In the Europe Hall, you can expect shiny metallic ores in shades of grey, silver and gold. They come mainly from deposits in Romania, Bulgaria and Russia.
The Western European part of the exhibition shows the enormous diversity of our continent. Large rock crystal specimens from the Alps, magnificent fluorites from England, yellow sulphur crystals from Sicily and many other minerals from a total of 22 countries are shown here.
With the "Journey to the Origin" you will learn how minerals and rocks are formed and what conditions are needed for minerals to form beautiful, large crystals.
Iron rose from the Alps
The leaves of a rose, reminiscent of the filigree arrangement of the flake-like hematite crystals on this specimen. Haematite is a very common mineral that occurs all over the world. However, such beautiful iron roses are only found in a few places worldwide.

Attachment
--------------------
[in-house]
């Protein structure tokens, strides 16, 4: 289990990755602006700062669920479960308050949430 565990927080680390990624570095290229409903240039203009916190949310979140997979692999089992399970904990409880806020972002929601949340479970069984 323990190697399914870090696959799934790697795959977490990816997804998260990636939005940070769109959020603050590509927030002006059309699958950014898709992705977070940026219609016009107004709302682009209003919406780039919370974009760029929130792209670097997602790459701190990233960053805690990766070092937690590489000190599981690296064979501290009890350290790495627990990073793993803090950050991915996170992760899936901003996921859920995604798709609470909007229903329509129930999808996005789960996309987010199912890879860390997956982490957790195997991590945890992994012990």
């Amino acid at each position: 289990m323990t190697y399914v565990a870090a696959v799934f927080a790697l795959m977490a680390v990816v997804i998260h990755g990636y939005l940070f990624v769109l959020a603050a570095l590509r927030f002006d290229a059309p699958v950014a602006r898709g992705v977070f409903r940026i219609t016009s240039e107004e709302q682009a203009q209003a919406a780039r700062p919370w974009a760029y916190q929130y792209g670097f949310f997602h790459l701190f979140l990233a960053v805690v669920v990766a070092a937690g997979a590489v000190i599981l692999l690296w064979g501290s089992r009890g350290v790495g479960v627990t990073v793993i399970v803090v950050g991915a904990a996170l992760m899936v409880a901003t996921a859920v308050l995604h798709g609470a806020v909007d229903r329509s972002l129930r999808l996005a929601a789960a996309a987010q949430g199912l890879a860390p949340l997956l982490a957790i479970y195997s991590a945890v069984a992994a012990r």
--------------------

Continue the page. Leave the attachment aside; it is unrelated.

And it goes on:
The name haematite comes from the Greek and means "blood" or "bloody", because in very thin crystals and when crushed, haematite becomes blood-red.
The mineral has been an important iron ore for thousands of years due to its high iron content. It is still mined today for iron and steel production.
A blue treasure from the Urals
The blue topazes from Murzinka in the Urals are a symbol of the Urals' numerous gemstone deposits. These have significantly contributed to making the Russian tsar family of the Romanovs the richest royal family in the world.
Many of the former gemstone sites in the Urals have already been exhausted, so that clear sky-blue crystals like the one on this specimen are extremely rare today.
By the way: You can admire the most beautiful topazes of Germany in the Mineralogical Collection Germany.